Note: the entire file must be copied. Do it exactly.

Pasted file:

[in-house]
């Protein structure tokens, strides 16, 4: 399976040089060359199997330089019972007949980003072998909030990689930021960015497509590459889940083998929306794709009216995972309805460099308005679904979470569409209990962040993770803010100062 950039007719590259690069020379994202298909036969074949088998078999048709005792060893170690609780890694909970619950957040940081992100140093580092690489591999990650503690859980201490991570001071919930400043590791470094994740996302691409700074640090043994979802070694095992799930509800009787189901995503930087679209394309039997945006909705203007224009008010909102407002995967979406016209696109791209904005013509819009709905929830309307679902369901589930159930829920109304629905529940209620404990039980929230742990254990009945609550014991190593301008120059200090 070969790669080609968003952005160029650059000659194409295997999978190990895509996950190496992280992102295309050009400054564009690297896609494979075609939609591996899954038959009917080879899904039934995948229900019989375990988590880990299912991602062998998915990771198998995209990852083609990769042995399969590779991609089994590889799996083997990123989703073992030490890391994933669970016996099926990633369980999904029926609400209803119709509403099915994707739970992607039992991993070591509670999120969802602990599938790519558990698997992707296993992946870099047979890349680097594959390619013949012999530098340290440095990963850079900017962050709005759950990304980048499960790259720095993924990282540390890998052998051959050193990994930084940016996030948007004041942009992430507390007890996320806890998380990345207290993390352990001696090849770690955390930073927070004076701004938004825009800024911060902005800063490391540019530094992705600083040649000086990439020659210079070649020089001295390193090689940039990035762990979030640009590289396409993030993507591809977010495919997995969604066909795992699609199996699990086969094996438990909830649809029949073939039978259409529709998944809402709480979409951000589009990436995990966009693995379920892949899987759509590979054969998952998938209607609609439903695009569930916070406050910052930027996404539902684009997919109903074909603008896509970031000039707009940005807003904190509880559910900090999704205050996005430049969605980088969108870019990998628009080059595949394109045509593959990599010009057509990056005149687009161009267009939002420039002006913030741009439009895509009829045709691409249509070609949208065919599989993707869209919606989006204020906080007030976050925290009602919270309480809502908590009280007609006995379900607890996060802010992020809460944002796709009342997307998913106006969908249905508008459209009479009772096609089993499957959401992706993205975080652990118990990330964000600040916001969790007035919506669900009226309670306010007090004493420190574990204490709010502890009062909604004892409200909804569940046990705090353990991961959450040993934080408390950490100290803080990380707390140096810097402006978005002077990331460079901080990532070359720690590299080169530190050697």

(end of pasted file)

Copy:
[in-house]
């Protein structure tokens, strides 16, 4: 399976040089060359199997330089019972007949980003072998909030990689930021960015497509590459889940083998929306794709009216995972309805460099308005679904979470569409209990962040993770803010100062 950039007719590259690069020379994202298909036969074949088998078999048709005792060893170690609780890694909970619950957040940081992100140093580092690489591999990650503690859980201490991570001071919930400043590791470094994740996302691409700074640090043994979802070694095992799930509800009787189901995503930087679209394309039997945006909705203007224009008010909102407002995967979406016209696109791209904005013509819009709905929830309307679902369901589930159930829920109304629905529940209620404990039980929230742990254990009945609550014991190593301008120059200090 070969790669080609968003952005160029650059000659194409295997999978190990895509996950190496992280992102295309050009400054564009690297896609494979075609939609591996899954038959009917080879899904039934995948229900019989375990988590880990299912991602062998998915990771198998995209990852083609990769042995399969590779991609089994590889799996083997990123989703073992030490890391994933669970016996099926990633369980999904029926609400209803119709509403099915994707739970992607039992991993070591509670999120969802602990599938790519558990698997992707296993992946870099047979890349680097594959390619013949012999530098340290440095990963850079900017962050709005759950990304980048499960790259720095993924990282540390890998052998051959050193990994930084940016996030948007004041942009992430507390007890996320806890998380990345207290993390352990001696090849770690955390930073927070004076701004938004825009800024911060902005800063490391540019530094992705600083040649000086990439020659210079070649020089001295390193090689940039990035762990979030640009590289396409993030993507591809977010495919997995969604066909795992699609199996699990086969094996438990909830649809029949073939039978259409529709998944809402709480979409951000589009990436995990966009693995379920892949899987759509590979054969998952998938209607609609439903695009569930916070406050910052930027996404539902684009997919109903074909603008896509970031000039707009940005807003904190509880559910900090999704205050996005430049969605980088969108870019990998628009080059595949394109045509593959990599010009057509990056005149687009161009267009939002420039002006913030741009439009895509009829045709691409249509070609949208065919599989993707869209919606989006204020906080007030976050925290009602919270309480809502908590009280007609006995379900607890996060802010992020809460944002796709009342997307998913106006969908249905508008459209009479009772096609089993499957959401992706993205975080652990118990990330964000600040916001969790007035919506669900009226309670306010007090004493420190574990204490709010502890009062909604004892409200909804569940046990705090353990991961959450040993934080408390950490100290803080990380707390140096810097402006978005002077990331460079901080990532070359720690590299080169530190050697």